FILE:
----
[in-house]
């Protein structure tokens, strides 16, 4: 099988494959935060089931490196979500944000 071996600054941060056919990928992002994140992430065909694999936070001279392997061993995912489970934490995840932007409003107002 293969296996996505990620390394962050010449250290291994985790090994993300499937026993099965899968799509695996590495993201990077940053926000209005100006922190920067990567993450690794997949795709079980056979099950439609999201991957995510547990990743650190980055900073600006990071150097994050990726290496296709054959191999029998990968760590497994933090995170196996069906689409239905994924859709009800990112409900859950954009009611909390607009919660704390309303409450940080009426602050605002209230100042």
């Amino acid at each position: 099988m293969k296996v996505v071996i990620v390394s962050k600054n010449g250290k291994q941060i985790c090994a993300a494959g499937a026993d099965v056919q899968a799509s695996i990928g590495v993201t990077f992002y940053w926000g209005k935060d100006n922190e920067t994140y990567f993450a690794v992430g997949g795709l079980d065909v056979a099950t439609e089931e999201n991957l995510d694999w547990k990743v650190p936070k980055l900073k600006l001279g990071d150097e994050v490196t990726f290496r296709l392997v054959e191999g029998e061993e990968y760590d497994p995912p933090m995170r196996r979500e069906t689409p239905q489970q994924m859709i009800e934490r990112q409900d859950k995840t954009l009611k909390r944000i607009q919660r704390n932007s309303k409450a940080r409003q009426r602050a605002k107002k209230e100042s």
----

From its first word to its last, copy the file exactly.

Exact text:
[in-house]
């Protein structure tokens, strides 16, 4: 099988494959935060089931490196979500944000 071996600054941060056919990928992002994140992430065909694999936070001279392997061993995912489970934490995840932007409003107002 293969296996996505990620390394962050010449250290291994985790090994993300499937026993099965899968799509695996590495993201990077940053926000209005100006922190920067990567993450690794997949795709079980056979099950439609999201991957995510547990990743650190980055900073600006990071150097994050990726290496296709054959191999029998990968760590497994933090995170196996069906689409239905994924859709009800990112409900859950954009009611909390607009919660704390309303409450940080009426602050605002209230100042």
């Amino acid at each position: 099988m293969k296996v996505v071996i990620v390394s962050k600054n010449g250290k291994q941060i985790c090994a993300a494959g499937a026993d099965v056919q899968a799509s695996i990928g590495v993201t990077f992002y940053w926000g209005k935060d100006n922190e920067t994140y990567f993450a690794v992430g997949g795709l079980d065909v056979a099950t439609e089931e999201n991957l995510d694999w547990k990743v650190p936070k980055l900073k600006l001279g990071d150097e994050v490196t990726f290496r296709l392997v054959e191999g029998e061993e990968y760590d497994p995912p933090m995170r196996r979500e069906t689409p239905q489970q994924m859709i009800e934490r990112q409900d859950k995840t954009l009611k909390r944000i607009q919660r704390n932007s309303k409450a940080r409003q009426r602050a605002k107002k209230e100042s």